FOR IMMEDIATE RELEASE:
FRIDAY - January 9, 2009
FUGITIVE SENTENCED IN BANK FRAUD CASE
NEW BERN - Acting United States Attorney John Stuart Bruce announced that in federal court yesterday Chief United States District Judge Louise W. Flanagan sentenced RONSDELL DEMON WASHINGTON, 45, of Lumberton, North Carolina, to 27 months’ imprisonment followed by five years supervised release. Washington was also ordered to pay $39,890 in restitution.
A Federal Grand Jury returned a Criminal Indictment on September 28, 2005. WASHINGTON, who had been a fugitive for three years, was apprehended in Atlanta, Georgia and pled guilty on October 6, 2008, to conspiring to commit bank fraud and aiding and abetting bank fraud. The investigation revealed that between March 21, 2003 and June 6, 2003, WASHINGTON, with the help of various individuals, recruited approximately 14 other individuals to either open a bank account at either BB&T or Wachovia with a small initial deposit of $100.00, and request a debit card; or use an existing inactive or low balance account held in their name.
Between the time the account was opened and/or the debit cards were received in the mail, unknown co-conspirators in Maryland, Washington, D.C., and Virginia, would deposit stolen or counterfeited checks into the North Carolina bank accounts on which the debit cards were issued. The banks would credit the accounts with the total amount of the checks deposited (between $4,000 and $12,000) allowing the customer access to funds which had not yet cleared the bank processing centers.
After the stolen or counterfeited checks were deposited into the accounts, WASHINGTON would direct the individuals who opened the accounts to drive to different post offices to purchase three $500.00 money orders per visit with the debit cards. After obtaining the money orders, the individuals would immediately drive to other post offices and cash the money orders. At least 40 money orders totaling $19,750 were purchased and cashed at ten different post offices throughout the Eastern District of North Carolina between March 12, 2003, and June 6, 2003. In addition to the money orders, bank automatic teller machines (ATM) were accessed by the individuals as they traveled between the post offices.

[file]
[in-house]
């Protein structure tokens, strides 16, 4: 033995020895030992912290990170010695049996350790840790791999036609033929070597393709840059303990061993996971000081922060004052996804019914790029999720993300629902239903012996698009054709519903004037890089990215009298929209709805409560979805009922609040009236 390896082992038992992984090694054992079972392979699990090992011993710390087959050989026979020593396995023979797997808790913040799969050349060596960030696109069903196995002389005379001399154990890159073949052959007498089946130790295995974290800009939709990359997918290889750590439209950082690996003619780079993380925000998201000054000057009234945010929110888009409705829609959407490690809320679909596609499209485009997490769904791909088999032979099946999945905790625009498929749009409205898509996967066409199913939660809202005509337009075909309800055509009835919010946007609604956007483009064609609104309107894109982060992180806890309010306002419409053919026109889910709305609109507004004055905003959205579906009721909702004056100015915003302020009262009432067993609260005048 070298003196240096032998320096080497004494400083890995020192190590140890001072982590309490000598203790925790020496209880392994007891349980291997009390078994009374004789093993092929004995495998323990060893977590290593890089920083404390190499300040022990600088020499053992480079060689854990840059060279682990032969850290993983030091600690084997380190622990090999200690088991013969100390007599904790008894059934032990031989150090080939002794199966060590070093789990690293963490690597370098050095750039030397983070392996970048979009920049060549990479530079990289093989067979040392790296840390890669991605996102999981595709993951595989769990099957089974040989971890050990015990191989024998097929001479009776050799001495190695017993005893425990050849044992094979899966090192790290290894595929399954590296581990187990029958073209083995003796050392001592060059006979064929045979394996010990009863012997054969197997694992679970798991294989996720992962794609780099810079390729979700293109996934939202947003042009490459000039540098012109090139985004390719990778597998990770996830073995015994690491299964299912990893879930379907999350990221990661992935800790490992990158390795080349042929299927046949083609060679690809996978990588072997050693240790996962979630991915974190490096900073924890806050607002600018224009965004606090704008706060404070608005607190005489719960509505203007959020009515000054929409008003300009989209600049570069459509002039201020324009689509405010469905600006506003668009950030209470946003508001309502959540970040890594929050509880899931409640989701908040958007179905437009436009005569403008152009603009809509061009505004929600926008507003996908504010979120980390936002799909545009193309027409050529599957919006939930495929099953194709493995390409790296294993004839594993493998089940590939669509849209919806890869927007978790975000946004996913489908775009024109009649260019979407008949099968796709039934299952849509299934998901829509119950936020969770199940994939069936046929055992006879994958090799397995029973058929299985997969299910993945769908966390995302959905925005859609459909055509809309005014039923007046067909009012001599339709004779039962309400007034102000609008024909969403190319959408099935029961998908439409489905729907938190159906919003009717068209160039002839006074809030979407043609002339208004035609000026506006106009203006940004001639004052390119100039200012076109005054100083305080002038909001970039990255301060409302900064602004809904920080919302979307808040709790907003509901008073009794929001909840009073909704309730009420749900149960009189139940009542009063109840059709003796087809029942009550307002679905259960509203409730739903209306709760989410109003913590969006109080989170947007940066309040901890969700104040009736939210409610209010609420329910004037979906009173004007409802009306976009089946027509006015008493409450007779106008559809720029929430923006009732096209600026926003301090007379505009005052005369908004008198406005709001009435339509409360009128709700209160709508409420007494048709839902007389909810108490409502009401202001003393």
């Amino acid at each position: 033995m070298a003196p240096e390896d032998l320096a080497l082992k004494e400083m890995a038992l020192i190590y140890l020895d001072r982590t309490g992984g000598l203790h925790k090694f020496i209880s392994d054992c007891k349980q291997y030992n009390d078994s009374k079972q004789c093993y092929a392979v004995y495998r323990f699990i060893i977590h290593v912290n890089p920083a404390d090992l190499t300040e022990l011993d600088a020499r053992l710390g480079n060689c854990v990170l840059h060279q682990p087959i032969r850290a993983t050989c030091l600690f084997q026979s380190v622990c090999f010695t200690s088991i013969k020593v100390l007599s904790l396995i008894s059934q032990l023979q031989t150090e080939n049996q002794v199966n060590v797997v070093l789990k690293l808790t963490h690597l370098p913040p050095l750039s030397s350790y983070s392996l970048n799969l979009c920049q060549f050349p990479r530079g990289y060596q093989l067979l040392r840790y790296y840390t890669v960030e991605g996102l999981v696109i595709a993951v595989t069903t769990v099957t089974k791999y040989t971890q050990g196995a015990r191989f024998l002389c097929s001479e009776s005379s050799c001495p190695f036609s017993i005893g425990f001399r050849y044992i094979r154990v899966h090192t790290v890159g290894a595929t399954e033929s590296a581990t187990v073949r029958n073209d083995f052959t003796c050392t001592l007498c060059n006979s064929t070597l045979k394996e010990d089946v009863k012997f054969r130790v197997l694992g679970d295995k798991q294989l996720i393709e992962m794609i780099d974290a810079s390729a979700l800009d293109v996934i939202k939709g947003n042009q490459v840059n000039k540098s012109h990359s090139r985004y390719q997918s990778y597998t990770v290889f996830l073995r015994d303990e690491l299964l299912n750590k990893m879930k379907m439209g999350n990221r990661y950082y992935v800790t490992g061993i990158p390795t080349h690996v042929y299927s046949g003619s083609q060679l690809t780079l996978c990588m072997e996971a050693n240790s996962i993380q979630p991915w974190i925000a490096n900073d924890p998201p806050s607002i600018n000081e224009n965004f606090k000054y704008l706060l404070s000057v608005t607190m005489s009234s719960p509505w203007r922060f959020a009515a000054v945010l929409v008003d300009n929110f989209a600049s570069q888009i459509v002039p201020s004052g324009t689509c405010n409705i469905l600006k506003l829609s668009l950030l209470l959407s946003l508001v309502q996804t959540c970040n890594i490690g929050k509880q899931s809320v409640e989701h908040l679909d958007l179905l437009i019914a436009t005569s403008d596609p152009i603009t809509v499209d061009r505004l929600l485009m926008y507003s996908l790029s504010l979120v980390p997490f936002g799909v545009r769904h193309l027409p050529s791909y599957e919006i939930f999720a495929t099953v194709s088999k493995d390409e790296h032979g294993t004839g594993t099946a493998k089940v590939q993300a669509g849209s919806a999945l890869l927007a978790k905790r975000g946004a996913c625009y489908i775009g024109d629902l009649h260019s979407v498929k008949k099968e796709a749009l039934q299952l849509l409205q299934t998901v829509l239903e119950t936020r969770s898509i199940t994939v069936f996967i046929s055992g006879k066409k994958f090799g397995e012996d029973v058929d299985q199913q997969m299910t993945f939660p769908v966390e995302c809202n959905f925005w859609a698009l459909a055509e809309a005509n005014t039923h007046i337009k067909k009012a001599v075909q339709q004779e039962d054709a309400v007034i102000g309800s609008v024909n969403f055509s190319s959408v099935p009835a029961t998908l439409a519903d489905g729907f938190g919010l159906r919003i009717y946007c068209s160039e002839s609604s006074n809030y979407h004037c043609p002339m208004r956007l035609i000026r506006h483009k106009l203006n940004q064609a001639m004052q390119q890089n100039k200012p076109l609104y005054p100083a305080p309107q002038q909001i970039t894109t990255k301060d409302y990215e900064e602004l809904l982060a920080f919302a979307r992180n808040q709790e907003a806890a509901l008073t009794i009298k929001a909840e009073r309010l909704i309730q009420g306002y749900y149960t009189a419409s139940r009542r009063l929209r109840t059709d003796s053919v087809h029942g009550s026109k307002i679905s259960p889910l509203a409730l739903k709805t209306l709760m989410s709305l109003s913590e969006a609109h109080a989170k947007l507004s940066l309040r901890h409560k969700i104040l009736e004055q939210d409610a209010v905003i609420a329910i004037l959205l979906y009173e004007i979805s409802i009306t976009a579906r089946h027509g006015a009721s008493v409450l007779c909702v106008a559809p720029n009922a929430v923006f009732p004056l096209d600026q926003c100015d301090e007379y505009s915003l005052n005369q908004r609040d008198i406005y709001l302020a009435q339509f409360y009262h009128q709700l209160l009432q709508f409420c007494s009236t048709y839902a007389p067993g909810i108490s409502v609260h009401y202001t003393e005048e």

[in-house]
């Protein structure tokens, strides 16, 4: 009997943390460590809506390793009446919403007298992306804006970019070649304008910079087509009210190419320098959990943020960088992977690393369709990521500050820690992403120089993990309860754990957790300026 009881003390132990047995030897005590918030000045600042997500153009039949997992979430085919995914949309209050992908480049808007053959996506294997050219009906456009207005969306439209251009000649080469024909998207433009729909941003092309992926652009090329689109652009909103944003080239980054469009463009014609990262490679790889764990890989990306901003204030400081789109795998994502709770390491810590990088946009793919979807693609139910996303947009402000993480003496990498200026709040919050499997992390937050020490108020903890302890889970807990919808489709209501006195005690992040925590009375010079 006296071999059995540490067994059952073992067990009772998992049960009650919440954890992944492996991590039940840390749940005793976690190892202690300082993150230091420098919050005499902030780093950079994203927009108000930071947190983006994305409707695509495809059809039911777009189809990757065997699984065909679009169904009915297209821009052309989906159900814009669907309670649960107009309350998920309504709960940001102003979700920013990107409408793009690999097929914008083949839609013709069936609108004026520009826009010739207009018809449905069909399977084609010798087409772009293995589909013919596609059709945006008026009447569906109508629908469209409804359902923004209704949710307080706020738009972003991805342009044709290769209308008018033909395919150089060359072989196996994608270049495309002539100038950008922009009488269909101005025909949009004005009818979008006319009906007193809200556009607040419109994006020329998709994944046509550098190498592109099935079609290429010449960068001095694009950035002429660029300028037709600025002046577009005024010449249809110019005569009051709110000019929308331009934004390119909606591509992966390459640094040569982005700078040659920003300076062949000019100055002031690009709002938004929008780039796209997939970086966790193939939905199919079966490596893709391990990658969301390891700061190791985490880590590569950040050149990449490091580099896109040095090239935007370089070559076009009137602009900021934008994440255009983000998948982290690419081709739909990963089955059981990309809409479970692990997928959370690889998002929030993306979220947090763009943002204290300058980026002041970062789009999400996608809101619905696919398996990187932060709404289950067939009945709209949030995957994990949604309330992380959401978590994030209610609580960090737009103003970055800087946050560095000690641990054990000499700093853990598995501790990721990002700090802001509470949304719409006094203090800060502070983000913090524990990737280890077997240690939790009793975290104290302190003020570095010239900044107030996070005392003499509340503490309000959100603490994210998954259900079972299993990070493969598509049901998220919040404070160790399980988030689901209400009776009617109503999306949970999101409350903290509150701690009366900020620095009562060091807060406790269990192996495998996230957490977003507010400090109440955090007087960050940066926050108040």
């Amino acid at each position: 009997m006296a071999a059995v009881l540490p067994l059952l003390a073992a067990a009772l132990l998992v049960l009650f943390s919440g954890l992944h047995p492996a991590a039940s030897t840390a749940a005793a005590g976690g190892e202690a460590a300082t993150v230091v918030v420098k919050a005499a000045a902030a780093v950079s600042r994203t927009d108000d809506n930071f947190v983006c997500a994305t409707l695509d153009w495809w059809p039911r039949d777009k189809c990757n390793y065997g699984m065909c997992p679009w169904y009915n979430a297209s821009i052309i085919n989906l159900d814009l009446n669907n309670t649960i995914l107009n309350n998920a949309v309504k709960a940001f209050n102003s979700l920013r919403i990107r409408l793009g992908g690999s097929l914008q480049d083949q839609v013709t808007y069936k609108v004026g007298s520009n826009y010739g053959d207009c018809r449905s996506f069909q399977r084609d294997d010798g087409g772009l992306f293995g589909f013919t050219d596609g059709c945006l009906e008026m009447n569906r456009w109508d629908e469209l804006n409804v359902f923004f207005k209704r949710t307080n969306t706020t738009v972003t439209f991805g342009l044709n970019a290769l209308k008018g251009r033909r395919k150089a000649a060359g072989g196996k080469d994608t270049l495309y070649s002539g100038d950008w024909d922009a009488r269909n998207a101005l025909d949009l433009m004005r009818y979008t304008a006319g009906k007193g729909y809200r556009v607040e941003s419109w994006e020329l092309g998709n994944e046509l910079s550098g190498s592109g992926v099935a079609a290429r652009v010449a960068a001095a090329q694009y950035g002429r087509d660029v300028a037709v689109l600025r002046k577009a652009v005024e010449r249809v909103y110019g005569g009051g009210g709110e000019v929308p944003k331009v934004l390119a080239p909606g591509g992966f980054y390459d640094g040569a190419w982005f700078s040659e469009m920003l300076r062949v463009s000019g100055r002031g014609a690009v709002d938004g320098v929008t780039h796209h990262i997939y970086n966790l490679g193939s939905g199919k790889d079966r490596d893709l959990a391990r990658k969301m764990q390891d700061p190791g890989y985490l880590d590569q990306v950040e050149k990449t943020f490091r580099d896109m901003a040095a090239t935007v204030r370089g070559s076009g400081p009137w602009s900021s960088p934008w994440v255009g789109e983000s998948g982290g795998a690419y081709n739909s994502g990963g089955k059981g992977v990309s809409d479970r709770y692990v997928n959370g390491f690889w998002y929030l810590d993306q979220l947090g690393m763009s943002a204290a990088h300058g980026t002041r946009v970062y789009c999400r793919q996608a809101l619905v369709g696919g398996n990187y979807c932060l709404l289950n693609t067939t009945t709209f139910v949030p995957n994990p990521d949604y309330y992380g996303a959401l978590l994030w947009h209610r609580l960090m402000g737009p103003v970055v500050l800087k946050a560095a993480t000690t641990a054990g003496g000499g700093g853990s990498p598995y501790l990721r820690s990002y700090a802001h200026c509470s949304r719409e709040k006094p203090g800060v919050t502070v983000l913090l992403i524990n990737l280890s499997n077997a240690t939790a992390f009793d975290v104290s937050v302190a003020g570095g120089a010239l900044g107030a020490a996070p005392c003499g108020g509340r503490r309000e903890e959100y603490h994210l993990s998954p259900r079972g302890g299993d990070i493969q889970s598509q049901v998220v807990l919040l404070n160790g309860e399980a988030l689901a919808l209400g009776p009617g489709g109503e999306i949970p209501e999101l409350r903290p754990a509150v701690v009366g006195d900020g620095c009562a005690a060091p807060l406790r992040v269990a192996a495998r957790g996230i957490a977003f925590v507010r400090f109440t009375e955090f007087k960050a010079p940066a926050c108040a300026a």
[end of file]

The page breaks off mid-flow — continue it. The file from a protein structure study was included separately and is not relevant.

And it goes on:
Mr. Holding commented: “The sentence imposed by the Court in this case reflects the serious nature of the case and the complex scheme put in place to carry out the crime. We’re grateful for the diligent work of the Postal Inspection Service in the investigation of this matter.”
Investigation of the case was conducted by the United States Postal Inspection Service. Assistant United States Attorney Felice McConnell Corpening served as prosecutor for the government.
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